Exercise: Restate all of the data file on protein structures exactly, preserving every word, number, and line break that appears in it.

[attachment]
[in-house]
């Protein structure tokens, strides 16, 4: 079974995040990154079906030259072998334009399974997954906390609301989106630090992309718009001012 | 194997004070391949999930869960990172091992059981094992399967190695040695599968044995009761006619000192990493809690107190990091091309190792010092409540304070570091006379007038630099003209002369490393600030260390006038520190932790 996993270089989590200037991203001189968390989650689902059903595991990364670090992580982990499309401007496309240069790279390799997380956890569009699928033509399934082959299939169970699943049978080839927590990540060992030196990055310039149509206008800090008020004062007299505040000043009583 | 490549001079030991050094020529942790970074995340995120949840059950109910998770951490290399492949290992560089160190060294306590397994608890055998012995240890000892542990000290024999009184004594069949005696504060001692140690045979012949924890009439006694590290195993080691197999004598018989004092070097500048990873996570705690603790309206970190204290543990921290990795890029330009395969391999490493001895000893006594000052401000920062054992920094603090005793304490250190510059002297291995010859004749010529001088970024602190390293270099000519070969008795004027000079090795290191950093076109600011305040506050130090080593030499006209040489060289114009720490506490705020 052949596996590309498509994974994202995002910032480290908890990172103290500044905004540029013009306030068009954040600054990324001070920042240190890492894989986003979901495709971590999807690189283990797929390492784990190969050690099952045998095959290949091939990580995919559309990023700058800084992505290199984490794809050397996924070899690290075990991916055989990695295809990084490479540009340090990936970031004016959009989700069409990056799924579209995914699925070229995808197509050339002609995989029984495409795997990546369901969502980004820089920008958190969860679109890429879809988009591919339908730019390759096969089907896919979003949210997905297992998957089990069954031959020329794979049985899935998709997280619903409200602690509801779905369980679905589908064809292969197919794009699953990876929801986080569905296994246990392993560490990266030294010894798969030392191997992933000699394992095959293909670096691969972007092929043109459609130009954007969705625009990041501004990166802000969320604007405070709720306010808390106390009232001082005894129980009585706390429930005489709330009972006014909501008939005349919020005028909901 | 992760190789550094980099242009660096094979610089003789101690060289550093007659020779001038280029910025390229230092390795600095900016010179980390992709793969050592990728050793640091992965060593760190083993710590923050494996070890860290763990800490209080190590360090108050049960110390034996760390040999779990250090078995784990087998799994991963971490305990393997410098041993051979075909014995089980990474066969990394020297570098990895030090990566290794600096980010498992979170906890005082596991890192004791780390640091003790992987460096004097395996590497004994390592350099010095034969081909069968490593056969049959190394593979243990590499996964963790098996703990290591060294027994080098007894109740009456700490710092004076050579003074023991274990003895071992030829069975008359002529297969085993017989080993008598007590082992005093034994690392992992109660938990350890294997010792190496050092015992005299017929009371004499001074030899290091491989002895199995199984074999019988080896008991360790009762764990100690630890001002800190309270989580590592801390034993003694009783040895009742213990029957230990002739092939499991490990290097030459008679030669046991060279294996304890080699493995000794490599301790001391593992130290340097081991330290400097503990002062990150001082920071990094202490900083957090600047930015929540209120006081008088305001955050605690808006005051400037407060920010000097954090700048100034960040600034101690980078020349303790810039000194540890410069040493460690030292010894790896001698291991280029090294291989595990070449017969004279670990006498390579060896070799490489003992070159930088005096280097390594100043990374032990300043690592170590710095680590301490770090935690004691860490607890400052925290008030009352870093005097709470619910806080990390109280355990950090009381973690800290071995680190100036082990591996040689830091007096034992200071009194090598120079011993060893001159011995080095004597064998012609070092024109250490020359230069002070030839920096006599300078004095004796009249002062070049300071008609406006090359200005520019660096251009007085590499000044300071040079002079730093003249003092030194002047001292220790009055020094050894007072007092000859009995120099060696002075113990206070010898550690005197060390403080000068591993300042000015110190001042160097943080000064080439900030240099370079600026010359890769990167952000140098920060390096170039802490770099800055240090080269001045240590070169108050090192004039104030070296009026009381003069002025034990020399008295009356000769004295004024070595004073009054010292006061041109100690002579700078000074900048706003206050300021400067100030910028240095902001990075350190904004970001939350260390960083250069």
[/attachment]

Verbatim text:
[in-house]
């Protein structure tokens, strides 16, 4: 079974995040990154079906030259072998334009399974997954906390609301989106630090992309718009001012 | 194997004070391949999930869960990172091992059981094992399967190695040695599968044995009761006619000192990493809690107190990091091309190792010092409540304070570091006379007038630099003209002369490393600030260390006038520190932790 996993270089989590200037991203001189968390989650689902059903595991990364670090992580982990499309401007496309240069790279390799997380956890569009699928033509399934082959299939169970699943049978080839927590990540060992030196990055310039149509206008800090008020004062007299505040000043009583 | 490549001079030991050094020529942790970074995340995120949840059950109910998770951490290399492949290992560089160190060294306590397994608890055998012995240890000892542990000290024999009184004594069949005696504060001692140690045979012949924890009439006694590290195993080691197999004598018989004092070097500048990873996570705690603790309206970190204290543990921290990795890029330009395969391999490493001895000893006594000052401000920062054992920094603090005793304490250190510059002297291995010859004749010529001088970024602190390293270099000519070969008795004027000079090795290191950093076109600011305040506050130090080593030499006209040489060289114009720490506490705020 052949596996590309498509994974994202995002910032480290908890990172103290500044905004540029013009306030068009954040600054990324001070920042240190890492894989986003979901495709971590999807690189283990797929390492784990190969050690099952045998095959290949091939990580995919559309990023700058800084992505290199984490794809050397996924070899690290075990991916055989990695295809990084490479540009340090990936970031004016959009989700069409990056799924579209995914699925070229995808197509050339002609995989029984495409795997990546369901969502980004820089920008958190969860679109890429879809988009591919339908730019390759096969089907896919979003949210997905297992998957089990069954031959020329794979049985899935998709997280619903409200602690509801779905369980679905589908064809292969197919794009699953990876929801986080569905296994246990392993560490990266030294010894798969030392191997992933000699394992095959293909670096691969972007092929043109459609130009954007969705625009990041501004990166802000969320604007405070709720306010808390106390009232001082005894129980009585706390429930005489709330009972006014909501008939005349919020005028909901 | 992760190789550094980099242009660096094979610089003789101690060289550093007659020779001038280029910025390229230092390795600095900016010179980390992709793969050592990728050793640091992965060593760190083993710590923050494996070890860290763990800490209080190590360090108050049960110390034996760390040999779990250090078995784990087998799994991963971490305990393997410098041993051979075909014995089980990474066969990394020297570098990895030090990566290794600096980010498992979170906890005082596991890192004791780390640091003790992987460096004097395996590497004994390592350099010095034969081909069968490593056969049959190394593979243990590499996964963790098996703990290591060294027994080098007894109740009456700490710092004076050579003074023991274990003895071992030829069975008359002529297969085993017989080993008598007590082992005093034994690392992992109660938990350890294997010792190496050092015992005299017929009371004499001074030899290091491989002895199995199984074999019988080896008991360790009762764990100690630890001002800190309270989580590592801390034993003694009783040895009742213990029957230990002739092939499991490990290097030459008679030669046991060279294996304890080699493995000794490599301790001391593992130290340097081991330290400097503990002062990150001082920071990094202490900083957090600047930015929540209120006081008088305001955050605690808006005051400037407060920010000097954090700048100034960040600034101690980078020349303790810039000194540890410069040493460690030292010894790896001698291991280029090294291989595990070449017969004279670990006498390579060896070799490489003992070159930088005096280097390594100043990374032990300043690592170590710095680590301490770090935690004691860490607890400052925290008030009352870093005097709470619910806080990390109280355990950090009381973690800290071995680190100036082990591996040689830091007096034992200071009194090598120079011993060893001159011995080095004597064998012609070092024109250490020359230069002070030839920096006599300078004095004796009249002062070049300071008609406006090359200005520019660096251009007085590499000044300071040079002079730093003249003092030194002047001292220790009055020094050894007072007092000859009995120099060696002075113990206070010898550690005197060390403080000068591993300042000015110190001042160097943080000064080439900030240099370079600026010359890769990167952000140098920060390096170039802490770099800055240090080269001045240590070169108050090192004039104030070296009026009381003069002025034990020399008295009356000769004295004024070595004073009054010292006061041109100690002579700078000074900048706003206050300021400067100030910028240095902001990075350190904004970001939350260390960083250069």